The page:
In America, religion has long been a part of education, from singing national hymns that mention God, to “quiet times” that are allowed to act as moments of prayer for the faithful. But should religion enter into a public school’s curriculum? I would say “yes” but only in a secular way. Religion is important for students to understand and to know about in order to be competent and tolerant citizens. It is an intrinsic part of American life, and if students want to be functioning parts of their communities, they need to comprehend the impact and importance of religion.
Since 89 percent of U.S. citizens say they are religious and 62 percent of those individuals claim they are highly so (Brown, Matthew Hay), it is key that students develop into people who are knowledgeable about this field. Though the U.S. has been mostly identified as a Christian nation, it is home to a myriad of faiths. This is due to many immigrants entering the country at all times and its legally open policy towards religious tolerance. In order to become open-minded citizens and to peacefully coexist with people of different faiths, instruction about religions should be given to students in public schools.
Religion lends itself to culture. America is definitely a multicultural nation, despite its historical view as a “melting pot.” Since the 1960s, American society has been more bent on the inclusion of immigrants’ cultural practices and to celebrate them. Therefore, teaching about religions in classrooms not only make students familiar with diverse faiths but also allows them to peek into the fabric of many cultures that the U.S. harbors. This inculcates a positive attitude towards a variety of people and an understanding that is sorely needed in American society (“How to Teach Children About Cultural Awareness and Diversity”).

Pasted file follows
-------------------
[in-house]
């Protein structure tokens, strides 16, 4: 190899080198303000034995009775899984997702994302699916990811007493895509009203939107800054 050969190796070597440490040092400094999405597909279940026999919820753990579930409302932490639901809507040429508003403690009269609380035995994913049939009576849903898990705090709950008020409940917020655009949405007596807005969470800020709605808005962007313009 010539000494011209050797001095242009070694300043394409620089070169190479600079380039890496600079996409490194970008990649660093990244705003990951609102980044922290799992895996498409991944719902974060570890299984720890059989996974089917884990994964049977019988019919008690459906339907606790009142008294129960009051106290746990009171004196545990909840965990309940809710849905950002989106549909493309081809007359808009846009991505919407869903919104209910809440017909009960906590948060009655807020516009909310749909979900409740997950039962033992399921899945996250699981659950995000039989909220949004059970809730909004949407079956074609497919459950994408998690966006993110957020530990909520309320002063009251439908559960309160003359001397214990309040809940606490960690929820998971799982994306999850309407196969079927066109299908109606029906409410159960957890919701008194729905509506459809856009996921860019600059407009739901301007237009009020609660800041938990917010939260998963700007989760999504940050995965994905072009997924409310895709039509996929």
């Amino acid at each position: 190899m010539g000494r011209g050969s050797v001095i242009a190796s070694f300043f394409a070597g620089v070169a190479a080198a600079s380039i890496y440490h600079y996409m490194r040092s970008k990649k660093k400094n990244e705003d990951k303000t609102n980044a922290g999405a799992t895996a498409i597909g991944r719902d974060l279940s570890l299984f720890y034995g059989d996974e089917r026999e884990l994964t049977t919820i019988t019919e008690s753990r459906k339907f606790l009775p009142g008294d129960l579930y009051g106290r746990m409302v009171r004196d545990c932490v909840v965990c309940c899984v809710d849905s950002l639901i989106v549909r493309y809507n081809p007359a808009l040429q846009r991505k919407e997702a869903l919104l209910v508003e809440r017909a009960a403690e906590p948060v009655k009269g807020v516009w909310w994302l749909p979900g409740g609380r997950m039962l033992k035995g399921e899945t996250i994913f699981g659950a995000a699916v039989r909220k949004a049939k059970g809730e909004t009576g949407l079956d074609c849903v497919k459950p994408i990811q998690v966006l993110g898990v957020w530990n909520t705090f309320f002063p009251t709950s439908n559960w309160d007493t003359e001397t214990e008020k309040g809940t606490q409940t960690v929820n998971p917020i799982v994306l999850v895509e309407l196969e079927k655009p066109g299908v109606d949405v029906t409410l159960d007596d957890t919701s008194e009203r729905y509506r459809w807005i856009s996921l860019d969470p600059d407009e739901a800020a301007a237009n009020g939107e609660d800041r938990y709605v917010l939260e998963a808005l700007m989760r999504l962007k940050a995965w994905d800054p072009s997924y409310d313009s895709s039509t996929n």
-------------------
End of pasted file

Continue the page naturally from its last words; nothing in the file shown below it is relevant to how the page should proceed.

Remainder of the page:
History is chockful with religious wars, governments controlled by religion, trade and conquest based on faiths, and more. If we leave this information out of our history classes, we surely will neglect this subject. Having classes focused on how religion has influenced wars, governments, trade, and the expansion of territories will be enlightening to students. It will give them a concentrated look at how an essential facet of American society has affected history comprehensively. The Department of History of Yale emphasizes this viewpoint: “Religious institutions—ruled by men and, more rarely, women—have developed sometimes in collusion with and sometimes in antagonism to government power. Religions have been a basic factor of human history in all places and times, and remain so in our own world today. They have been some of the most important forces shaping knowledge, the arts, and technology” (“Religion in Context”). Therefore, not mentioning, or giving little attention to, how religion has impacted history would be a travesty.
Though teaching about religion in public schools can seem controversial, as long as it is done in a secular way, it is beneficial for students. I believe in this for several reasons: America is the most religious industrialized nation, it is important to inculcate multicultural awareness, and it is an essential part of history. Therefore, students can greatly benefit from learning about religion through these lenses.
Brown, Matthew Hay. “U.S. Is Most Religious in Industrialized World.” Baltimoresun.com, 27 Apr. 2016, www.baltimoresun.com/bs-mtblog-2009-12-united_states_is_most_religiou-story.html.
“How to Teach Children About Cultural Awareness and Diversity.” PBS, Public Broadcasting Service, www.pbs.org/parents/thrive/how-to-teach-children-about-cultural-awareness-and-diversity.
“Religion in Context.” Religion in Context | Department of History, history.yale.edu/academics/undergraduate-program/regions-and-pathways/religion-context.